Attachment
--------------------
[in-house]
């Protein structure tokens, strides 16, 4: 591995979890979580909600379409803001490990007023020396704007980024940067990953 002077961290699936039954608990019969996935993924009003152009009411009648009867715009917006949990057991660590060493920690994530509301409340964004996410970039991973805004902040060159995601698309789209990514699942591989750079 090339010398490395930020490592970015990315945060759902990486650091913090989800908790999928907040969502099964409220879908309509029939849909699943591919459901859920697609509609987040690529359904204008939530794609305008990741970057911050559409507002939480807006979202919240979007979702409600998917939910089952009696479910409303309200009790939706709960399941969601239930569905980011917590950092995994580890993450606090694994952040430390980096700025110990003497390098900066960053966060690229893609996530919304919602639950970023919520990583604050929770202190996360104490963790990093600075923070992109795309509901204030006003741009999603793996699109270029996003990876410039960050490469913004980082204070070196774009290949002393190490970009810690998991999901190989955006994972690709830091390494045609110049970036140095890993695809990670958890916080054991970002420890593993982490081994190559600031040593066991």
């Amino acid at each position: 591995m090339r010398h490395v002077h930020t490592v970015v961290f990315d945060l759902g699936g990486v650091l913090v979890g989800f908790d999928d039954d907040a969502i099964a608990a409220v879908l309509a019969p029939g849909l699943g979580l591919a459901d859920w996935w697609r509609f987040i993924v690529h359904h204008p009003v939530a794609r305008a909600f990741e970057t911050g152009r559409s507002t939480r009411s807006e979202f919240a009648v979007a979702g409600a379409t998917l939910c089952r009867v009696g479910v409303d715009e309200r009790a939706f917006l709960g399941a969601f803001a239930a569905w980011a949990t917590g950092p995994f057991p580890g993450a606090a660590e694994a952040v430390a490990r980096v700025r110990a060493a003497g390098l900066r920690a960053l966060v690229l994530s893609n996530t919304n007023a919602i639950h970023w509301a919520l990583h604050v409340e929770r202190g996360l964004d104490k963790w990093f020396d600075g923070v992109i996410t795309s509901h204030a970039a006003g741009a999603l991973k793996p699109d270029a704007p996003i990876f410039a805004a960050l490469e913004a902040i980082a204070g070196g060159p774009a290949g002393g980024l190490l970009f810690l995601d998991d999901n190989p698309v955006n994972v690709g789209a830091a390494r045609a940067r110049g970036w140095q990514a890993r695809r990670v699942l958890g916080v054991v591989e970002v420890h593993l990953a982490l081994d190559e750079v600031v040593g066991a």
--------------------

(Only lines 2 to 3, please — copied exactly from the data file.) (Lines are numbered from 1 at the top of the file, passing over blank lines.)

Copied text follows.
């Protein structure tokens, strides 16, 4: 591995979890979580909600379409803001490990007023020396704007980024940067990953 002077961290699936039954608990019969996935993924009003152009009411009648009867715009917006949990057991660590060493920690994530509301409340964004996410970039991973805004902040060159995601698309789209990514699942591989750079 090339010398490395930020490592970015990315945060759902990486650091913090989800908790999928907040969502099964409220879908309509029939849909699943591919459901859920697609509609987040690529359904204008939530794609305008990741970057911050559409507002939480807006979202919240979007979702409600998917939910089952009696479910409303309200009790939706709960399941969601239930569905980011917590950092995994580890993450606090694994952040430390980096700025110990003497390098900066960053966060690229893609996530919304919602639950970023919520990583604050929770202190996360104490963790990093600075923070992109795309509901204030006003741009999603793996699109270029996003990876410039960050490469913004980082204070070196774009290949002393190490970009810690998991999901190989955006994972690709830091390494045609110049970036140095890993695809990670958890916080054991970002420890593993982490081994190559600031040593066991």
């Amino acid at each position: 591995m090339r010398h490395v002077h930020t490592v970015v961290f990315d945060l759902g699936g990486v650091l913090v979890g989800f908790d999928d039954d907040a969502i099964a608990a409220v879908l309509a019969p029939g849909l699943g979580l591919a459901d859920w996935w697609r509609f987040i993924v690529h359904h204008p009003v939530a794609r305008a909600f990741e970057t911050g152009r559409s507002t939480r009411s807006e979202f919240a009648v979007a979702g409600a379409t998917l939910c089952r009867v009696g479910v409303d715009e309200r009790a939706f917006l709960g399941a969601f803001a239930a569905w980011a949990t917590g950092p995994f057991p580890g993450a606090a660590e694994a952040v430390a490990r980096v700025r110990a060493a003497g390098l900066r920690a960053l966060v690229l994530s893609n996530t919304n007023a919602i639950h970023w509301a919520l990583h604050v409340e929770r202190g996360l964004d104490k963790w990093f020396d600075g923070v992109i996410t795309s509901h204030a970039a006003g741009a999603l991973k793996p699109d270029a704007p996003i990876f410039a805004a960050l490469e913004a902040i980082a204070g070196g060159p774009a290949g002393g980024l190490l970009f810690l995601d998991d999901n190989p698309v955006n994972v690709g789209a830091a390494r045609a940067r110049g970036w140095q990514a890993r695809r990670v699942l958890g916080v054991v591989e970002v420890h593993l990953a982490l081994d190559e750079v600031v040593g066991a």